Issue 91, Fall 2003

  • Admiral John Poindexter is gone from the Pentagon, along with his Orwellian proposals, including the Total Information Awareness Program (Censorship News 89) and the terror futures market scheme—intended to prevent terrorism through traders—predictions! Oregon Senator Ron Wyden—who led the opposition—said: “From a standpoint of civil liberties, this is a huge victory.”
  • Attorney General John Ashcroft is on a 16-state tour to defend the Patriot Act against mounting opposition. Reportedly, he is skipping jurisdictions with active Bill of Rights Defense Committees, where resolutions condemning the Act have been passed by many localities and three state legislatures: Alaska, Hawaii and Vermont. The ACLU is challenging the Patriot Act in court; Congress rejected the administration-proposed “sneak and peek” searches; and bills are pending to amend other sections. The Administration still seeks to expand the Act to deny bail to terrorist suspects, broaden the death penalty, and relax standards for subpoenas.
  • Holt, Rinehart and Winston, publishers of a biology textbook under consideration by the Texas Department of Education, has revised the text under pressure from those who claim that Darwinism “is a theory in crisis.” The publisher has added a suggestion to “study hypotheses for the origin of life that are alternatives” to evolution. A HRW spokesperson calls the changes “minor,” and denies that they undermine the theory of evolution.
  • The new Federal Communications Commission rules to allow media conglomerates to expand have been stayed by a federal appeals court in Philadelphia. Congressional majorities are opposed to the new rules but will need enough votes to override President Bush’s expected veto.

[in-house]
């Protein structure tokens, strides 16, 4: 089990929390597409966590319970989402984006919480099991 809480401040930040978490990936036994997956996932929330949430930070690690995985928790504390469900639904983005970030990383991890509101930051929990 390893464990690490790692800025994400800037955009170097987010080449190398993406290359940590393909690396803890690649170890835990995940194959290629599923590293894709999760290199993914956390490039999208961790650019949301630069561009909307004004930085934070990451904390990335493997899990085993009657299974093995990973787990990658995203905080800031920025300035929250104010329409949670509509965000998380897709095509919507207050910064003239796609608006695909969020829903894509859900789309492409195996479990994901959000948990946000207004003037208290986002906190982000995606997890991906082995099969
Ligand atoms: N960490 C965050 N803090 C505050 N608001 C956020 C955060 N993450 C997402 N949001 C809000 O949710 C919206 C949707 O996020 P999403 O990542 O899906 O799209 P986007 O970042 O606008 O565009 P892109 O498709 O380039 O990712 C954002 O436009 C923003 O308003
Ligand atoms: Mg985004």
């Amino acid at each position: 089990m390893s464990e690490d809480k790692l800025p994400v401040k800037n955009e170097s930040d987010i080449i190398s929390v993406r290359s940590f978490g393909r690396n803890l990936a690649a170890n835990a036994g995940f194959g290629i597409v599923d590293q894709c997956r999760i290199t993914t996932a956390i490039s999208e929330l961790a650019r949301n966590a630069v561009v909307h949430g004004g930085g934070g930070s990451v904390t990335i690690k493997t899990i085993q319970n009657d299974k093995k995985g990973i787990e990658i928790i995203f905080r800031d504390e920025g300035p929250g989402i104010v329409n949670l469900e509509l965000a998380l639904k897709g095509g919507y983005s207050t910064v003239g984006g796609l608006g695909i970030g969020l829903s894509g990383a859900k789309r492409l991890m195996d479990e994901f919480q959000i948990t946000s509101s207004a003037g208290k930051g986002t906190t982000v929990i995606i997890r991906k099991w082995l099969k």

• A Pilot, TX gallery owner covered the breasts of a classical image of Eve with a yellow police line sticker to avoid arrest on “harmful to minors” grounds. The mural is also garnished with a “temporarily censored” notice.
  • Nevada County, CA has dismantled an entire art exhibit by 65 artists organized by the local arts council. The county initially requested removal of five works containing nudity, but, after protests that this violated the First Amendment, canceled the entire exhibit.
  • New and Noteworthy: Nat Hentoff’s latest book, The War on the Bill of Rights and the Gathering Resistance, (Seven Stories Press) documents the erosion of civil liberties since 9/11.
  • Shop for the holidays online and benefit the First Amendment. The NCAC store is bursting with gifts ranging from T-shirts, books and buttons, to holiday greeting cards. Click here to see our selection.